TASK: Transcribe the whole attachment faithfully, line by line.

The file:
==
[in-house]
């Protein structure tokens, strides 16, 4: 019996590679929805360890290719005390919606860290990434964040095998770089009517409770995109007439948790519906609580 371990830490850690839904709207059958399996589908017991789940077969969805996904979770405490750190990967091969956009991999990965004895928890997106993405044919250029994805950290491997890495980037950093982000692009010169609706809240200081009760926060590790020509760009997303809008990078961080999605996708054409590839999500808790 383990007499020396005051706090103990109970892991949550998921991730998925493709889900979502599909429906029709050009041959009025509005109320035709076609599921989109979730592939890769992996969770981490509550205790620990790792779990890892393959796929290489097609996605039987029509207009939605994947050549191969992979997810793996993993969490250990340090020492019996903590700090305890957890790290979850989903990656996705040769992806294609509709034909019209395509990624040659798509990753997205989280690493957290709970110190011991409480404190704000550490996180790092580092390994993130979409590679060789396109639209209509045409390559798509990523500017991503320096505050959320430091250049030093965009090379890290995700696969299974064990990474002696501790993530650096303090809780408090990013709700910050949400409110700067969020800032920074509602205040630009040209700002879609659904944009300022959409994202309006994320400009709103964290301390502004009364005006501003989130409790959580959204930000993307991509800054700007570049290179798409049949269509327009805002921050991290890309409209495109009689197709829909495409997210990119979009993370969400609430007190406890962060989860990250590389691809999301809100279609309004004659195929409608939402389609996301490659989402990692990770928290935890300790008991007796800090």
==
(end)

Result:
[in-house]
């Protein structure tokens, strides 16, 4: 019996590679929805360890290719005390919606860290990434964040095998770089009517409770995109007439948790519906609580 371990830490850690839904709207059958399996589908017991789940077969969805996904979770405490750190990967091969956009991999990965004895928890997106993405044919250029994805950290491997890495980037950093982000692009010169609706809240200081009760926060590790020509760009997303809008990078961080999605996708054409590839999500808790 383990007499020396005051706090103990109970892991949550998921991730998925493709889900979502599909429906029709050009041959009025509005109320035709076609599921989109979730592939890769992996969770981490509550205790620990790792779990890892393959796929290489097609996605039987029509207009939605994947050549191969992979997810793996993993969490250990340090020492019996903590700090305890957890790290979850989903990656996705040769992806294609509709034909019209395509990624040659798509990753997205989280690493957290709970110190011991409480404190704000550490996180790092580092390994993130979409590679060789396109639209209509045409390559798509990523500017991503320096505050959320430091250049030093965009090379890290995700696969299974064990990474002696501790993530650096303090809780408090990013709700910050949400409110700067969020800032920074509602205040630009040209700002879609659904944009300022959409994202309006994320400009709103964290301390502004009364005006501003989130409790959580959204930000993307991509800054700007570049290179798409049949269509327009805002921050991290890309409209495109009689197709829909495409997210990119979009993370969400609430007190406890962060989860990250590389691809999301809100279609309004004659195929409608939402389609996301490659989402990692990770928290935890300790008991007796800090």